After all, it’s about cross-media and brand integration. We always want to be thinking globally and holistically. I don’t have to “recreate the wheel” if I see that they already have a working solution elsewhere. It’s my job to find the strongest touch points of their brand and leverage them since time is also a factor. We don’t have the time or budget to recreate everything across the deck.
Once the Credo master elements and design system evolves to a point that’s going to work, I begin to tackle each slide one at a time. And now the fun really begins…
I think most designers hate using PowerPoint largely in part because it doesn’t function like, or it isn’t as refined like, Adobe Illustrator or InDesign. PowerPoint is extremely rudimentary and obtuse relative to Adobe products, or even Apple Keynote. But that doesn’t mean you can’t create engaging and effective slides. You just have to be adaptable and learn to work within its—or any tool’s—parameters and limitations.
As a designer, what’s more important than knowing how to use PowerPoint, is knowing how to envision information. You need to be able to extract what the core message or concept is, and then visually interpret that in a simple and uncomplicated way. So whether you're drawing with some sophisticated graphics software, or drawing with a stick in the sand, if you can streamline your thoughts and form across each slide in the deck, then it becomes easier for the audience to follow. Again, all of this points back to what I said earlier about user experience is everything. 
Probably the biggest, overarching mistake in the art of presenting seems to be the unawareness that people can’t effectively understand multiple, concurrent streams of information. This means that the viewers can’t simultaneously comprehend what the presenter is saying, while reading what’s on the slide. The heavier the text/copy or detailed the slide is, the less likely the presenter will be heard, or vice versa.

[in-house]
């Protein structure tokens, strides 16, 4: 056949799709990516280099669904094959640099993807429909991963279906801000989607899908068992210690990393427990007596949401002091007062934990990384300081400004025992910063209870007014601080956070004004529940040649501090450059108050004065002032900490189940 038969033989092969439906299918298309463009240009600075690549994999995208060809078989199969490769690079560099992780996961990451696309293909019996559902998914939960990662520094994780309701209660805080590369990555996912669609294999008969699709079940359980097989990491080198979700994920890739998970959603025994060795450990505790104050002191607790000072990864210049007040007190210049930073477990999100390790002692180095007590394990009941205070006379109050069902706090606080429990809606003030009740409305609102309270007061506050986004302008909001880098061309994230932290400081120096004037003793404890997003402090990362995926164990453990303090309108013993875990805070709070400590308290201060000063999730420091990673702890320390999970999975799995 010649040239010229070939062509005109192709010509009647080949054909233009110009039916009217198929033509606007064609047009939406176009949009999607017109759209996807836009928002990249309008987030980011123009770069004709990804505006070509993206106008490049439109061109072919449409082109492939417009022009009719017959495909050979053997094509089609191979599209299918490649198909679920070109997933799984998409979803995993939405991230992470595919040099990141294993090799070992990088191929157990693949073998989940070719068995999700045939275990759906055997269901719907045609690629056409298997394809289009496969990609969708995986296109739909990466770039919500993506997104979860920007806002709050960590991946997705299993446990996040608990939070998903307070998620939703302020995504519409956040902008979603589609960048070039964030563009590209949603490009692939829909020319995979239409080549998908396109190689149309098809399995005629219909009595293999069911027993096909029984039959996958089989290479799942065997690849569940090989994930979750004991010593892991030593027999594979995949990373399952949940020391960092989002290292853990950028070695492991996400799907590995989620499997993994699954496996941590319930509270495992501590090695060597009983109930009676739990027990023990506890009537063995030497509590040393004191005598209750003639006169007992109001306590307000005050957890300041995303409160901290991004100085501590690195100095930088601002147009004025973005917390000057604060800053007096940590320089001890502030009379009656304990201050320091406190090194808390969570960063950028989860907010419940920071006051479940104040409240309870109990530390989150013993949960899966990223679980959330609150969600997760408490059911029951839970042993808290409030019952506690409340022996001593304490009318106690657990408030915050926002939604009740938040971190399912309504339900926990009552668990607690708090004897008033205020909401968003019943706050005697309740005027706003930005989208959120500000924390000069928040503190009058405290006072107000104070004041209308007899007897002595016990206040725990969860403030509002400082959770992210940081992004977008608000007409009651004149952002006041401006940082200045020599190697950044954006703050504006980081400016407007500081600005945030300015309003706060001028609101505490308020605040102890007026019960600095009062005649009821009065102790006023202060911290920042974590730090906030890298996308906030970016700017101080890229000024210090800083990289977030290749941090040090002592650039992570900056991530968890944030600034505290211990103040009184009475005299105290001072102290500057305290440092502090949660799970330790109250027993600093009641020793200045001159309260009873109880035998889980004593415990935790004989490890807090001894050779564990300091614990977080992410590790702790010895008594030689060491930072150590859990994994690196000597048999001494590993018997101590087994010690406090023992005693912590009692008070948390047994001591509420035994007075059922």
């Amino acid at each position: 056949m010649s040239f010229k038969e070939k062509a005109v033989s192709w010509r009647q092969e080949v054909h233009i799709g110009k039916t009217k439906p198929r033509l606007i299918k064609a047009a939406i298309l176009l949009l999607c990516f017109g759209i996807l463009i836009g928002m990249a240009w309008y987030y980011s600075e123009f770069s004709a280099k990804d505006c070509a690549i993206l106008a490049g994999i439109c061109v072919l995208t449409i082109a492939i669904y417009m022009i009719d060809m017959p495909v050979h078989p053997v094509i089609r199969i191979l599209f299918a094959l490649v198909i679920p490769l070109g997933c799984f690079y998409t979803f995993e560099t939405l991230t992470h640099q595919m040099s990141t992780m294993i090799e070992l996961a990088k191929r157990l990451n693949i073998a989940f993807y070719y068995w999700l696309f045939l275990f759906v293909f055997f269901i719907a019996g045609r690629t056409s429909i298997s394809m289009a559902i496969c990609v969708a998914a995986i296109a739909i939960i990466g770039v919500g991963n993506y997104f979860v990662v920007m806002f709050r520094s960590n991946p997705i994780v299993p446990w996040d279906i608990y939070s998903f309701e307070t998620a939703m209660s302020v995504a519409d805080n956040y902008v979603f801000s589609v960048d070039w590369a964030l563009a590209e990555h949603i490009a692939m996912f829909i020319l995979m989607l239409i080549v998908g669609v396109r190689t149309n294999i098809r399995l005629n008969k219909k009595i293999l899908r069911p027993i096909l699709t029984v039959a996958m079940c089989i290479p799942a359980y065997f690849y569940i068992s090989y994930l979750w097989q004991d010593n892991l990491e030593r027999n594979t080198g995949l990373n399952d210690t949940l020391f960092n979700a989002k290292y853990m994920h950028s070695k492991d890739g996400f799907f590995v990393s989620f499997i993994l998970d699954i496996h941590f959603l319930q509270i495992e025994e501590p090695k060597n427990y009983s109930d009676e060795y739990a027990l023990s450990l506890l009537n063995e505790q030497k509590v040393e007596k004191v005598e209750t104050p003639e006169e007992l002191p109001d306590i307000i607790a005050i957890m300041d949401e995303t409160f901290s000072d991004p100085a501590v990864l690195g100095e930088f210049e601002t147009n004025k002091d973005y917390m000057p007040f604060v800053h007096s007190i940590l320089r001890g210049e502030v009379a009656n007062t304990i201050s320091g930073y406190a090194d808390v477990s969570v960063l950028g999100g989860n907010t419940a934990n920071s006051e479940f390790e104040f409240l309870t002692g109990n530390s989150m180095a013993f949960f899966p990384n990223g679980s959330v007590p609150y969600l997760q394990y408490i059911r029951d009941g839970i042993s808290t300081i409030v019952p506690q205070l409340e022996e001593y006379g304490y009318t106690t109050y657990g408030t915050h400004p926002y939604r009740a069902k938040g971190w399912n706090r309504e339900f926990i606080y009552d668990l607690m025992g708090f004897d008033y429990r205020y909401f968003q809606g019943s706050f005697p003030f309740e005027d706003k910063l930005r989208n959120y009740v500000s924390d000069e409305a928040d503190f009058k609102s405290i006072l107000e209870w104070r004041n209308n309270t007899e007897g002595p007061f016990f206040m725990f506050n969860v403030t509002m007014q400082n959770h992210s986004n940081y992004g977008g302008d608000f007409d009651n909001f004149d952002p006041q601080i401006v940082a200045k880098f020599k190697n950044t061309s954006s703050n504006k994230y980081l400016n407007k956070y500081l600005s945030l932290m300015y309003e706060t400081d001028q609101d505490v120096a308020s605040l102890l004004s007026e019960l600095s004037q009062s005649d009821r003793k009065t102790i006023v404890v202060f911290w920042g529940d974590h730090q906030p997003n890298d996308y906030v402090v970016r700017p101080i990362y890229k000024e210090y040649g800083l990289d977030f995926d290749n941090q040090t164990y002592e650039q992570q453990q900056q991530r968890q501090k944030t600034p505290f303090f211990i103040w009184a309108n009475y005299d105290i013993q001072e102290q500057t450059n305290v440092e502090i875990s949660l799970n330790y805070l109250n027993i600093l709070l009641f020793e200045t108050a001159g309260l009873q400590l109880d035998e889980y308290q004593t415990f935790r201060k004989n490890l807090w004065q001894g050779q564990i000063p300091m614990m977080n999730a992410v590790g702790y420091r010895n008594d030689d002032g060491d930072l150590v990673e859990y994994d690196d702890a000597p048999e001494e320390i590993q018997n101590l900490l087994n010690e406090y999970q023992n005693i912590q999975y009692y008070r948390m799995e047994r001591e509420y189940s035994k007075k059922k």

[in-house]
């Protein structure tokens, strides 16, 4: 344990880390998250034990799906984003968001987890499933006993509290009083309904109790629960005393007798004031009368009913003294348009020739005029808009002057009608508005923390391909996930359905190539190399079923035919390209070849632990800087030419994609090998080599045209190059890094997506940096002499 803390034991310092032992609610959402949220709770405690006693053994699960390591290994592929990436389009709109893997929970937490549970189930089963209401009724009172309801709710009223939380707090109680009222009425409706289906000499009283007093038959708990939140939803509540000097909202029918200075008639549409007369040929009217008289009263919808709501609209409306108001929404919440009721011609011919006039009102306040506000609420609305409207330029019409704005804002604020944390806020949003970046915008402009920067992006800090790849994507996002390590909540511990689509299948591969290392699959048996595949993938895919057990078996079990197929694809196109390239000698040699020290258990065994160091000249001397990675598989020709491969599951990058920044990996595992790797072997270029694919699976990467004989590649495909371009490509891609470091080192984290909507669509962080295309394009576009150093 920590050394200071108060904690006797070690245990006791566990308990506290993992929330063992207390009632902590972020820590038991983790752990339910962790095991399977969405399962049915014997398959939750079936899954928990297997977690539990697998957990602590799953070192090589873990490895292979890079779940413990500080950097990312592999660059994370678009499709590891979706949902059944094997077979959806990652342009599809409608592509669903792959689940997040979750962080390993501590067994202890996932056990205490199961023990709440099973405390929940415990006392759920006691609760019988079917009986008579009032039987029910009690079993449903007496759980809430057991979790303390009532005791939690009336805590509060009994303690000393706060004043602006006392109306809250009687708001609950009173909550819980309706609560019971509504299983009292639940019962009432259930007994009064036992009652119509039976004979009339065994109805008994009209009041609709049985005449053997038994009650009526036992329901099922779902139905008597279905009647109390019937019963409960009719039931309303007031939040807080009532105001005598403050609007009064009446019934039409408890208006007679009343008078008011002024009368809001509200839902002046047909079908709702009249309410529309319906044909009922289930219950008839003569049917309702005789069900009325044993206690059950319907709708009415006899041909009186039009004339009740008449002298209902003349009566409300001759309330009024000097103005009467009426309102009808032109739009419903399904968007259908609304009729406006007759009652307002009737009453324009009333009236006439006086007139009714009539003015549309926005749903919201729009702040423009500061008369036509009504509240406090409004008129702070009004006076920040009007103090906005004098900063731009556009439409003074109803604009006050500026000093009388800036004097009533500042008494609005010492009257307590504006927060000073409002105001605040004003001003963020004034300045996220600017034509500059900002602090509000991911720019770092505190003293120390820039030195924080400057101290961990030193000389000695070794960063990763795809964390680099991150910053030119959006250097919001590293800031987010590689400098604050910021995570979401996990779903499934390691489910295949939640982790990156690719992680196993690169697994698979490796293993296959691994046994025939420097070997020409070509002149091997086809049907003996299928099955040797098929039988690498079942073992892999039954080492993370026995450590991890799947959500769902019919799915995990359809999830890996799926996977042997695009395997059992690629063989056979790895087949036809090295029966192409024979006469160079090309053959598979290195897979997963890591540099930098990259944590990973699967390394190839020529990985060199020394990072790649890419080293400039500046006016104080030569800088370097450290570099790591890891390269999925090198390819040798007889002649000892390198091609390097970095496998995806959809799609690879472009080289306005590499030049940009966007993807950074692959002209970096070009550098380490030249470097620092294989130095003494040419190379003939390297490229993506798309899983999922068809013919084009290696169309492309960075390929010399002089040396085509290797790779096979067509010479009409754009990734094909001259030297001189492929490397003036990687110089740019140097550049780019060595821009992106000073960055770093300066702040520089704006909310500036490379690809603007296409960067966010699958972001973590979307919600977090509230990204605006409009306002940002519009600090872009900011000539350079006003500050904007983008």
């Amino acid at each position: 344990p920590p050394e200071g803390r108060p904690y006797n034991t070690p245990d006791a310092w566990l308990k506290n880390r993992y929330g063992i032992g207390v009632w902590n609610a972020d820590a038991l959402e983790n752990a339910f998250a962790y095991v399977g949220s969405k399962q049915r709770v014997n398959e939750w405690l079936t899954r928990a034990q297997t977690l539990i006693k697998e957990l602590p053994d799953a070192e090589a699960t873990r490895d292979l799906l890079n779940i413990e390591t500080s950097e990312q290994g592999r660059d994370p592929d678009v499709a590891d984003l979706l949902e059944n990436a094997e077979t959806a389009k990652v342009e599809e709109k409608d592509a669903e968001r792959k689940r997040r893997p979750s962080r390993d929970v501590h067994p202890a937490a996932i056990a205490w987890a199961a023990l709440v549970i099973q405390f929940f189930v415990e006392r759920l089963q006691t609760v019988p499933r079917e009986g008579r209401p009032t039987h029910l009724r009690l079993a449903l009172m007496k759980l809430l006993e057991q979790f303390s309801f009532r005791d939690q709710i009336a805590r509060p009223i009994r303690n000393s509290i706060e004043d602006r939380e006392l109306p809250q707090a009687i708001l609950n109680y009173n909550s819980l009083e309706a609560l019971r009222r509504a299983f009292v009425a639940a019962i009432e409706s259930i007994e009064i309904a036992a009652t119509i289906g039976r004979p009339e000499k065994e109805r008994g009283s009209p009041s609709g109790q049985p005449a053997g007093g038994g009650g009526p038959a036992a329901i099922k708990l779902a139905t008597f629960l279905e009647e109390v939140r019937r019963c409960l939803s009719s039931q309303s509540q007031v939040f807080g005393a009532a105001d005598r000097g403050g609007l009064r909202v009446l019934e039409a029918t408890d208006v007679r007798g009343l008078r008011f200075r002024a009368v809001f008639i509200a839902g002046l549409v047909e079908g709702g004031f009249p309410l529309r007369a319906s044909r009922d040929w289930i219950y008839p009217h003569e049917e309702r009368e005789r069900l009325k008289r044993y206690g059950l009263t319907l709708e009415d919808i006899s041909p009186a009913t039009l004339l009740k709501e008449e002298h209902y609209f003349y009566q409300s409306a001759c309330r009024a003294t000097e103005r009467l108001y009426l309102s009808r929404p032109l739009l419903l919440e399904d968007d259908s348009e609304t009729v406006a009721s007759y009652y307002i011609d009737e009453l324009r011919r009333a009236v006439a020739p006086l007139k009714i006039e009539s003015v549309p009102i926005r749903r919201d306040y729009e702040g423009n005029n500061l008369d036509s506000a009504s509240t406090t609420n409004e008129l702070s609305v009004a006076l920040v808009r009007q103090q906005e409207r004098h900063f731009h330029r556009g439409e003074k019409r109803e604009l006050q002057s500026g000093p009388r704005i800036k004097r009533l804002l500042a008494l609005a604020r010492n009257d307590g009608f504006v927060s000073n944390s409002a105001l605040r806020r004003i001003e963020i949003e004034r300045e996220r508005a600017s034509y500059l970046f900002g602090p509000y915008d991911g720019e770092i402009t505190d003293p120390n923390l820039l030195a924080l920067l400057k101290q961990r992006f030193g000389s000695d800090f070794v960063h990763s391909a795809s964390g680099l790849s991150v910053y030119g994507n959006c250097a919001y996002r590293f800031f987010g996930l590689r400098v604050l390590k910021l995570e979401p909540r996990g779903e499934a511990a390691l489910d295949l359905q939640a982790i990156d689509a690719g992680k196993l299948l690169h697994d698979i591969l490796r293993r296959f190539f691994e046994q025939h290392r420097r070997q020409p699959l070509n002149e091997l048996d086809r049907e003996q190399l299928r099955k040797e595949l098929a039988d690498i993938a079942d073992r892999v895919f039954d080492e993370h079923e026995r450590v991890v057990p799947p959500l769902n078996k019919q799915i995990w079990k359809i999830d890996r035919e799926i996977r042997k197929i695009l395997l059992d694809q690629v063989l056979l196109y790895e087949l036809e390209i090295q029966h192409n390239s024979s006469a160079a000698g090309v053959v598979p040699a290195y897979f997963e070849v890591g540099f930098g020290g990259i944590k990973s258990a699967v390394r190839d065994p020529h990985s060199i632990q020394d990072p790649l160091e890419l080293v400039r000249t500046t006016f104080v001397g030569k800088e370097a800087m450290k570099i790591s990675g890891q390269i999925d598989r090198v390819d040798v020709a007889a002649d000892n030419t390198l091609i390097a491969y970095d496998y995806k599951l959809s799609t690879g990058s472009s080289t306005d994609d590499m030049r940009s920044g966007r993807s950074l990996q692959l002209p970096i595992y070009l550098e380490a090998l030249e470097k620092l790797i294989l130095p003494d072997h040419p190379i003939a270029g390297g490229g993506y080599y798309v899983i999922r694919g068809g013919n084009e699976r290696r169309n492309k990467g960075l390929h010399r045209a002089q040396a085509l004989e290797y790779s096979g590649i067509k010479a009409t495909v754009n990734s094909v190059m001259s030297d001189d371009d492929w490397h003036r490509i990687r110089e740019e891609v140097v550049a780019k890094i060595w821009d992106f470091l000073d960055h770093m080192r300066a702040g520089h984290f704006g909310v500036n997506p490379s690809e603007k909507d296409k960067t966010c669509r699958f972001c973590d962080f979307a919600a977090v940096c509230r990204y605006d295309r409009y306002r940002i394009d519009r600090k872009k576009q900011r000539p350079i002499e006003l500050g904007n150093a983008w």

Try it yourself. Try focusing on reading some type of article—like you’re doing now—AND fully listening to someone speak to you at the same time. You can’t. It’s pretty much one or the other. You can’t effectively do both 100%. So you have to ask yourself where you want the center of attention to be—on the presenter or on the slide? 
This will vary from slide to slide, but I’d think, by default, the primary focus should be on the person speaking. However, the presenter’s job isn’t to just simply read off lines of text that’s already being shown on screen. After all, the audience knows how to read, as well. The slide should only be there to visually support the presenter by highlighting the essence of the message or concept in a way that actually doesn’t require a lot of reading. This way the viewers can take a few seconds to scan the slide, and then focus back on what the presenter is saying.